Of all tyrannies a people’s government is the most excruciating, the most spiritless, unconditionally the downfall of everything great and sublime. A tyrant is still a human being or an individual… But in a people’s government who is the ruler? An X or the everlasting blether: whatever at any moment either is or has the majority — the most insane of all determinants. When one knows how majorities are come by and how they can fluctuate, then to let this nonsense be what governs! There is no-one anywhere, and that is why there is error everywhere.

Søren Kierkegaard

Get it through your head that it’s forbidden for anyone to be responsible in a democratic society. Because only in that way can the masses be protected from having to face up to the unhappiness on earth.

Barry Long

There are three kinds of despots. There is the despot who tyrannizes over the body. There is the despot who tyrannizes over the soul. There is the despot who tyrannizes over the soul and body alike. The first is called the Prince. The second is called the Pope. The third is called the People… Democracy means simply the bludgeoning of the people by the people for the people.

Oscar Wilde

…it is evident that as the people slowly become aware of their own interests and the variety of those interests increases, the representative system reveals itself to be inadequate. This is the reason why democrats of all lands bustle around searching for palliatives and correctives that they never find. They try referendum and discover it is worthless; they babble about proportional representation, representation of minorities and other utopias. In other words, they seek the impossible, namely a method of delegation that represents the infinite variety of interest of a nation; but they are forced to admit that they are on a false road, and faith in representative government vanishes little by little.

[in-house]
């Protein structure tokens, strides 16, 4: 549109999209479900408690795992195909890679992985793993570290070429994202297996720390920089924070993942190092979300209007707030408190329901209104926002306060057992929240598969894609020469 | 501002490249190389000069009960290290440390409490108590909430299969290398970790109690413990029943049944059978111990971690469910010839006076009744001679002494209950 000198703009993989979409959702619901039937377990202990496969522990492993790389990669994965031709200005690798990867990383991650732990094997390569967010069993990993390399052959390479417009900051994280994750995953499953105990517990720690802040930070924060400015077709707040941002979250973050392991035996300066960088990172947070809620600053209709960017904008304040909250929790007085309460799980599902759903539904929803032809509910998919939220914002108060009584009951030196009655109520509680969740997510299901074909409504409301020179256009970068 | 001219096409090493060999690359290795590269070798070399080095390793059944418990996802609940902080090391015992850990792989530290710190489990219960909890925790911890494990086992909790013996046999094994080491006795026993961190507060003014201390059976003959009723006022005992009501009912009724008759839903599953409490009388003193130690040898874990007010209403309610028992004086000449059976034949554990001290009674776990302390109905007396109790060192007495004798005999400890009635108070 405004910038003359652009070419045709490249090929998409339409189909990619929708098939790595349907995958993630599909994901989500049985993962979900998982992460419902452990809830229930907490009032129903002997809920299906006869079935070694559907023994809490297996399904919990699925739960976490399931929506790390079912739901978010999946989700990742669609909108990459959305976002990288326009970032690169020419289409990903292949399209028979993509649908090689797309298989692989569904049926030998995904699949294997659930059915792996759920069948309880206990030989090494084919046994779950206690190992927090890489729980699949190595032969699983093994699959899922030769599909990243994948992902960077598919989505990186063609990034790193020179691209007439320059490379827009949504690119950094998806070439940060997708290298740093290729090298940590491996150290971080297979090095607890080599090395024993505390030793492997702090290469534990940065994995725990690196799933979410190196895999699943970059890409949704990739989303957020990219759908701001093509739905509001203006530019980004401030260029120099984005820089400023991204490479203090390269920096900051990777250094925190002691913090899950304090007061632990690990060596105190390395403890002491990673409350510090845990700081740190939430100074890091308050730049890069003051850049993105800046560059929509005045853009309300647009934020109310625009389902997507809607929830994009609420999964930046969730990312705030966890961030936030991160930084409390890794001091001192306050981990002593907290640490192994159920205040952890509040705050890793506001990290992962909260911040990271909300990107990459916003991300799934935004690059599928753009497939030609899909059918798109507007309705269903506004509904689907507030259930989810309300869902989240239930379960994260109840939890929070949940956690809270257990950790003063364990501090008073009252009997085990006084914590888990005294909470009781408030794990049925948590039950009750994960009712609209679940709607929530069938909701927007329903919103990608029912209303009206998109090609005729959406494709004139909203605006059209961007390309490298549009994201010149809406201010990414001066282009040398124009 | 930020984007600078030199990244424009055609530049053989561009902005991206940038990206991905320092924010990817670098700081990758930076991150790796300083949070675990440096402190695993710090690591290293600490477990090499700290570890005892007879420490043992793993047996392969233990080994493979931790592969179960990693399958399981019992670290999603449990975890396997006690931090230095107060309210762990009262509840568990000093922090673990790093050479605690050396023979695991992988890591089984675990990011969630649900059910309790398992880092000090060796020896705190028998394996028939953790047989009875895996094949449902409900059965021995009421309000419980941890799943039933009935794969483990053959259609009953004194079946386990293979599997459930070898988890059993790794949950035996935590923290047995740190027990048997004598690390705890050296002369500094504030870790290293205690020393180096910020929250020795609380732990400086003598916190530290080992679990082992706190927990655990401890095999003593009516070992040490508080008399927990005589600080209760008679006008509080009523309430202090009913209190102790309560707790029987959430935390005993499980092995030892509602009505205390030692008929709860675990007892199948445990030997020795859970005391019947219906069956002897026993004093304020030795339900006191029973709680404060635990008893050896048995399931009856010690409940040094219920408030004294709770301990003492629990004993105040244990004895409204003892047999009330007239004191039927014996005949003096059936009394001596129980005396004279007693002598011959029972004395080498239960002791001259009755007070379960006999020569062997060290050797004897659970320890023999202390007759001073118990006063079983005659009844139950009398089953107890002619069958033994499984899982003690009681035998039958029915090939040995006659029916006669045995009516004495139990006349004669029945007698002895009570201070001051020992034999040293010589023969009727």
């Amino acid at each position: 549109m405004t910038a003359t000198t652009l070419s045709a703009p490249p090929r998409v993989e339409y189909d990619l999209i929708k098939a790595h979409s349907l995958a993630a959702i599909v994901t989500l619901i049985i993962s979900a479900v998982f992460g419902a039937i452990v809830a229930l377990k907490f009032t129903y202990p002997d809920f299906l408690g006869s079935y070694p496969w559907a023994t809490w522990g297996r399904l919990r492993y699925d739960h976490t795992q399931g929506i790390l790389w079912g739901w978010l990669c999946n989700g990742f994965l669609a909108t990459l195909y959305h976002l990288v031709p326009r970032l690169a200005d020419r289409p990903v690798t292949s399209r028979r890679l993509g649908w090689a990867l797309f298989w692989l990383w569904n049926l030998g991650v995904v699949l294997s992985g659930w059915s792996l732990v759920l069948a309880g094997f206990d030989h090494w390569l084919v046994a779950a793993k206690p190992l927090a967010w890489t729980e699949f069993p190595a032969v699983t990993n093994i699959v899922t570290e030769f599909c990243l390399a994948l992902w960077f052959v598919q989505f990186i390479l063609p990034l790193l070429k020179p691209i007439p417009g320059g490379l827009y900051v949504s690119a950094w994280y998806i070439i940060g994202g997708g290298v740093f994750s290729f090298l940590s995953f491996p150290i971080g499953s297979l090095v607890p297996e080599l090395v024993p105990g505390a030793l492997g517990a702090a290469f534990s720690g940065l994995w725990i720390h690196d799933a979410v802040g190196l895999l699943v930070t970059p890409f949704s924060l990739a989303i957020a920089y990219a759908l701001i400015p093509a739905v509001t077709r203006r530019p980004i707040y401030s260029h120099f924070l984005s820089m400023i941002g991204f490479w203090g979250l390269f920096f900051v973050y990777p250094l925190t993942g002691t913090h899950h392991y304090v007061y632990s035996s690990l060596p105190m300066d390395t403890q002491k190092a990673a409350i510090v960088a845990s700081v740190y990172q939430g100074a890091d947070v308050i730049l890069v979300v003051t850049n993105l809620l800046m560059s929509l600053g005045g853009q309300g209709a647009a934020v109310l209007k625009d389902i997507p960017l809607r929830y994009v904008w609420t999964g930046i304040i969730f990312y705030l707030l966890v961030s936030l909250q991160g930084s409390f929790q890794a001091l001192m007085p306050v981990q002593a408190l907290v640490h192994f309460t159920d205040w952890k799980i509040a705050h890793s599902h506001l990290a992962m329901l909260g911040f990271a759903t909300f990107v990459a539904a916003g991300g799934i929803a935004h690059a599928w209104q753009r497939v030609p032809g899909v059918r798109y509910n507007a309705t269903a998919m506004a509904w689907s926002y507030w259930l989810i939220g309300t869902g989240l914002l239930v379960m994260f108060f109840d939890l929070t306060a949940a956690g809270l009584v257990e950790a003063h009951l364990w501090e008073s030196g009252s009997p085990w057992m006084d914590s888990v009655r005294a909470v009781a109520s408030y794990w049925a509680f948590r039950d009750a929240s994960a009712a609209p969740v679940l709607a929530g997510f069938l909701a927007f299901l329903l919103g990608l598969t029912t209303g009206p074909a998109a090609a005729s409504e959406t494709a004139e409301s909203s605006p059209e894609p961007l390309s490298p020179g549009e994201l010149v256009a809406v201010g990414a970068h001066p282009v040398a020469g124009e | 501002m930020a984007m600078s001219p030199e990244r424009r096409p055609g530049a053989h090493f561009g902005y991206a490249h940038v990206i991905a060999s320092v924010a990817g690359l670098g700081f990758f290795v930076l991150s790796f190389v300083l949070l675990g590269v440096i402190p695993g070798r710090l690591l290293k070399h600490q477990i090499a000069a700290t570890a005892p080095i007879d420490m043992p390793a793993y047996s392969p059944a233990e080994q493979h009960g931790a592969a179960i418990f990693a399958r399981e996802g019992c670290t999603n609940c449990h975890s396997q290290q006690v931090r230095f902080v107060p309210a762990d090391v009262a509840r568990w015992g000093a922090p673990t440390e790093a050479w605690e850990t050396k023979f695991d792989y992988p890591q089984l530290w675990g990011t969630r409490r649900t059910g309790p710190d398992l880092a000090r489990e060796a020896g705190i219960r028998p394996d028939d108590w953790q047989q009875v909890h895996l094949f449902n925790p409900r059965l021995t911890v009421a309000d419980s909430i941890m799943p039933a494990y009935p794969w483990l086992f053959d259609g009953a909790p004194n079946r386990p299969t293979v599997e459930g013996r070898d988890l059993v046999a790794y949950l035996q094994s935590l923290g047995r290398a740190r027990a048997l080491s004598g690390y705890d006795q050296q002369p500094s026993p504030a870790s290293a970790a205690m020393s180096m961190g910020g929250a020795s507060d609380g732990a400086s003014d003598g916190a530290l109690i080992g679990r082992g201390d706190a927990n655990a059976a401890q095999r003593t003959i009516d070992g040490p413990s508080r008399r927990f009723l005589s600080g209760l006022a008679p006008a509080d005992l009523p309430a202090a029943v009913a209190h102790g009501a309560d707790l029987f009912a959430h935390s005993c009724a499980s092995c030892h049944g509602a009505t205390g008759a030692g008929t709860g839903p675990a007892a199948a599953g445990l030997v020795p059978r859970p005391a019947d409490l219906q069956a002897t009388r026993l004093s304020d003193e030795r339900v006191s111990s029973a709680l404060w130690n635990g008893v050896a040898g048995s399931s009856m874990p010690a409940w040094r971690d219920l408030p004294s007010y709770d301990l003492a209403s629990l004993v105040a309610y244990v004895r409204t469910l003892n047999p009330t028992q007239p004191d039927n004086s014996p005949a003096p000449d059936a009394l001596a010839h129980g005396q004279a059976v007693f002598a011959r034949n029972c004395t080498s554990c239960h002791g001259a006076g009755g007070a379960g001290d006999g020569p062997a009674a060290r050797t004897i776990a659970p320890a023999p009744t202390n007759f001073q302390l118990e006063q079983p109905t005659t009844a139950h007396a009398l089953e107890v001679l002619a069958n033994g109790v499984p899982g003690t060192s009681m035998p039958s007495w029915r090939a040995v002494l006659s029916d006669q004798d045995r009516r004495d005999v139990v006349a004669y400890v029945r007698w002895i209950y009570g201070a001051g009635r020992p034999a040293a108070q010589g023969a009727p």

Peter Kropotkin

Those who have lived among savage or barbarous peoples in several parts of the world have related how they have attended native councils, where matters in which they were interested were being discussed. When, after a time, the English observer found that the people were discussing some wholly different topic, and inquired when they were going to decide the question in which he was interested, he was told that it had already been decided and they had passed on to other business… The members of the council had become aware, at a certain point, that they were in agreement, and it was not necessary to bring the agreement explicitly to notice.


Even voting for the right is doing nothing for it. It is only expressing to men feebly your desire that it should prevail. A wise man will not leave the right to the mercy of chance, nor wish it to prevail through the power of the majority. There is but little virtue in the action of masses of men.

Henry David Thoreau

The welfare of many countries is decided by a majority of votes, even though everyone admits there are more wicked men than good ones.

Goerg Lichtenberg

What is this law of the greatest number which modern governments invoke and in which they claim to find their sole justification? It is simply the law of matter and brute force, the same law by which a mass, carried down by its weight, crushes everything that lies in its track.

René Guenon

The more I see of democracy the more I dislike it. It just brings everything down to the mere vulgar level of wages and prices, electric light and water closets, and nothing else.

D.H. Lawrence


Two premises.

  1. The Ancient Greeks were misogynist, insanely hyper-rational, deeply hostile to nature, art and children. They were a civilised — which is to say domesticated — people.